Ann bonds with the crew, performs her vaudeville act, never gets seasick, always looks beautiful, and charms the movie screenwriter, "Jack Driscoll" (Adrien Brody).

Skull Island
On the mysterious island, the natives quickly capture Ann to serve as a sacrifice to the island's demigod, which is Kong. These islanders eke out a extremely meager life on the strip of hard, unforgiving coastline, with a huge wall separating them from the rest of the island's jungle. Why the choice? Well, the island is just chock-a-block with every kind of monstrously-sized nightmare creature you care to mention. Young Ann will meet many of them and learn to rely on Kong to keep her safe. The ship's crew will meet other creatures while trying to save her. And here is where the unintentional comedy began.

Ann is escaping a huge set of Gila monsters at one point, after escaping Kong. She gets away from them, only to run into a Tyrannosaurus rex. She got away from one of those, only to stumble upon another, and then another. It's almost Keystone Kops, the way she can't escape her troubles. But Kong comes to her rescue, Matrix-style, fighting three T-rexes at once. (You almost expected the camera to freeze in the familiar "bullet-time" slow-mo as Kong rolled one dino over his shoulder while twirling and smacking another one across his jaw.) All the while, he's shifting Ann from hand to hand, to foot, to whatever, being careful not to stomp on her in the maelstrom of fighting.
Kong dispatches one T-rex but the other two dinos, he and Ann are dragged down into a chasm. Luckily, there are many vines that catch them all and keep them from dying. Unfortunately, they are continuing to fight, swinging around (like they used to do on American Gladiators, swinging from the ceiling rings. It's got a "can you believe we thought of this?" feeling.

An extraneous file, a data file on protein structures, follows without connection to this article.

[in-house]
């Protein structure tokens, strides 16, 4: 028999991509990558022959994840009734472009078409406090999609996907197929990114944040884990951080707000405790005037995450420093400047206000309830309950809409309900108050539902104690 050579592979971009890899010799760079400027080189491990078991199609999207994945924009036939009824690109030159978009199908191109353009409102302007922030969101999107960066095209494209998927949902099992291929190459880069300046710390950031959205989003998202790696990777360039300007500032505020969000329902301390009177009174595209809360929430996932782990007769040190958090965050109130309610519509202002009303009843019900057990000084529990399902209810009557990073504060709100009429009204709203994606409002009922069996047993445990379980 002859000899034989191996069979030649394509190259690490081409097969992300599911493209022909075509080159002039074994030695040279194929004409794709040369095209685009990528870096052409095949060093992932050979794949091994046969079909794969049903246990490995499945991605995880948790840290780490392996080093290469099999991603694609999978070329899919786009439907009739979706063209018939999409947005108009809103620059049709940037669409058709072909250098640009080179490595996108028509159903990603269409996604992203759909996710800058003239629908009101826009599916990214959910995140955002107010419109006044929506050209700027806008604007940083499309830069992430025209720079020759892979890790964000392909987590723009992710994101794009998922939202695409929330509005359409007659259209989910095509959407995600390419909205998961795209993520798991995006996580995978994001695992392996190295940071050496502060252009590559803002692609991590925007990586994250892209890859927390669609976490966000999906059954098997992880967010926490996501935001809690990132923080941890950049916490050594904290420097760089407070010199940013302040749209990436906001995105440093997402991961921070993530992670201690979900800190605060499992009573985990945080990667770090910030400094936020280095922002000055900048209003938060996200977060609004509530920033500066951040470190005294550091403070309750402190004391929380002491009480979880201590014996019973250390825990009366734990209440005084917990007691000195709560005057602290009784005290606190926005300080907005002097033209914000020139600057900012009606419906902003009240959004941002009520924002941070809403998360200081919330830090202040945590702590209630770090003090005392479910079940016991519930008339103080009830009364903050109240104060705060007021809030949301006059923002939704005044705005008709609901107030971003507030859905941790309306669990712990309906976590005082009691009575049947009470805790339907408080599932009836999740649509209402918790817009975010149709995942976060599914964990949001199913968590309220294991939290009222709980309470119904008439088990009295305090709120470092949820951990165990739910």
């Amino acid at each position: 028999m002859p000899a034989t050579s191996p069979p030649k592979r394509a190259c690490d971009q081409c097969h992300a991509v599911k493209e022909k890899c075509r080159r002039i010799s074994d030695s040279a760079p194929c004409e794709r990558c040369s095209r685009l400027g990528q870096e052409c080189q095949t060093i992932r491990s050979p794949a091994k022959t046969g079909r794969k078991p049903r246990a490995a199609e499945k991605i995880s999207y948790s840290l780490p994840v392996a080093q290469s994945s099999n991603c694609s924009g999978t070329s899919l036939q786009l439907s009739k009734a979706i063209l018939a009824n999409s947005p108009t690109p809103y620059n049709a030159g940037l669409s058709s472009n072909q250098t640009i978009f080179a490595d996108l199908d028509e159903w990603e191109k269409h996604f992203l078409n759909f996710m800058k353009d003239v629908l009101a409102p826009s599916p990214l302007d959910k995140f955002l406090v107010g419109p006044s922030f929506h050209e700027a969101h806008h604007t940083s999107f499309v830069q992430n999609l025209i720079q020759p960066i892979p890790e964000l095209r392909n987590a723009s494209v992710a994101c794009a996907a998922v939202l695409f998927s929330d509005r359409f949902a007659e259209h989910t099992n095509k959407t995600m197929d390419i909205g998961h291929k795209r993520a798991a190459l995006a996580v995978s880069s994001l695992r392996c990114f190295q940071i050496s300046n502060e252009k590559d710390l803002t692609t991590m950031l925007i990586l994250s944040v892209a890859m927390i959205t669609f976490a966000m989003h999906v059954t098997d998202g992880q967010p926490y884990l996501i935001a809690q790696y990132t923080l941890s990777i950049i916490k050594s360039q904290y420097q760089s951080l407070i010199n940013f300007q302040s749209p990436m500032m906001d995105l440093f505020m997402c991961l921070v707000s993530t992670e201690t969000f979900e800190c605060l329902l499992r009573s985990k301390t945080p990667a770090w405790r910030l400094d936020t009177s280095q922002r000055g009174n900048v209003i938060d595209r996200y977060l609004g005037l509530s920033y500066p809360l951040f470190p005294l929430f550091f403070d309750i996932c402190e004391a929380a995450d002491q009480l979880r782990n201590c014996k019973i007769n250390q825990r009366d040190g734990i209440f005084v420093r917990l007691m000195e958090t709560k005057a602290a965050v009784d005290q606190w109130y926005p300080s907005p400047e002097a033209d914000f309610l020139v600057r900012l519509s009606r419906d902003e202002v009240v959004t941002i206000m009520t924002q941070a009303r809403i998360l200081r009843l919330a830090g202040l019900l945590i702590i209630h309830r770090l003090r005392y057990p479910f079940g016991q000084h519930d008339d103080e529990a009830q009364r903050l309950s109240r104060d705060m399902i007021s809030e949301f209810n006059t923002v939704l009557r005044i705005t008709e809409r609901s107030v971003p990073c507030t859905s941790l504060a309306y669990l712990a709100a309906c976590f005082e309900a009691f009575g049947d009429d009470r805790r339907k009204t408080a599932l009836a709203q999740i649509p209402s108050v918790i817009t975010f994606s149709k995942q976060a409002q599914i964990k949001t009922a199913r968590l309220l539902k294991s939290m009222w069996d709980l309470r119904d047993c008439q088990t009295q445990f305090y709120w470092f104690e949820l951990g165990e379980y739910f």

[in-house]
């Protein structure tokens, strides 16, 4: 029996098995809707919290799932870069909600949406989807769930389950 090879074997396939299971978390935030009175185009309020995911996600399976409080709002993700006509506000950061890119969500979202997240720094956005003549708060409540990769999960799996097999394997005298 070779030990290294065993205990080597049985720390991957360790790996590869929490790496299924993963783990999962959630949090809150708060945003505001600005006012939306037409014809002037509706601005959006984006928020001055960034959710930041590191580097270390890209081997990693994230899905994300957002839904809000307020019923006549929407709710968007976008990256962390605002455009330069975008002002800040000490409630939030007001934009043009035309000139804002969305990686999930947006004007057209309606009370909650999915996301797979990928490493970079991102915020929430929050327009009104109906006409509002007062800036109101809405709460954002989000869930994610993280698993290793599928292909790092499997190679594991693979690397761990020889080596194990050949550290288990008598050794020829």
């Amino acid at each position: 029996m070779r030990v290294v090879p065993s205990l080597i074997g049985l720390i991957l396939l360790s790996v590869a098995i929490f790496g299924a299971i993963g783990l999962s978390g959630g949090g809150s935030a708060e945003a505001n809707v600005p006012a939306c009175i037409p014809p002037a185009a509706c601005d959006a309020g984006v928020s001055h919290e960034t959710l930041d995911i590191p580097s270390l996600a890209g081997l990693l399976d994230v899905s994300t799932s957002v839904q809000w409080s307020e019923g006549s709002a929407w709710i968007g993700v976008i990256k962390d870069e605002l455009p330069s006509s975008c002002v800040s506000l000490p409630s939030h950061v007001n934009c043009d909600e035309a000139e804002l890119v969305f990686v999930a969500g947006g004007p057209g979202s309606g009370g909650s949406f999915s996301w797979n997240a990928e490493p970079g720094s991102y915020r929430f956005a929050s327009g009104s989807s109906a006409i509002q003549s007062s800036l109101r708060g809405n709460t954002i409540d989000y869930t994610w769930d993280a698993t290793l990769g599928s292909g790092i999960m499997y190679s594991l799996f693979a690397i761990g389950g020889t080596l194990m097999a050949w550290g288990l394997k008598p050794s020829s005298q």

Meanwhile, the rest of the crew is trying to catch Ann and running afoul of all sorts of terrible things. One sequence where several shipmates fight desperately to avoid being eaten by swarms of giant insects and really gross tube worm things is affecting in its dread-inducing quietness. There isn't much music, just shouts from the crew, the report of tommy guns, and lots of chitenous clicking. It's well done, but done so that you will have nightmares. Jackson at his horror-film best. (Reports are that he wanted to restore this scene, which was removed from the original film for being too frightening.)

Ann has to rely on Kong for survival deep in the jungle's madness, and she comes to see the introspective nature of the beast when he's not fighting giant monsters but enjoying a sunset (seriously). She finds that Kong also enjoys it when women caper for the male's amusement. But, in the end, with many, many closeups of Naomi Watt's pretty, pretty face, we see that she comes to respect Kong as a Man's Man-ape.
In all seriousness, I give Watts credit. She doesn't have tons of lines in this movie and is sure to have spent the majority of her time working in a green screen room staring at a tennis-ball on a stick. To take a situation like that and find some way to emote . . . well, either she did a helluva job or there was a great deal of digital enhancement of her eyes so they would look extra watery and emotional in each of her kajillion closeup shots.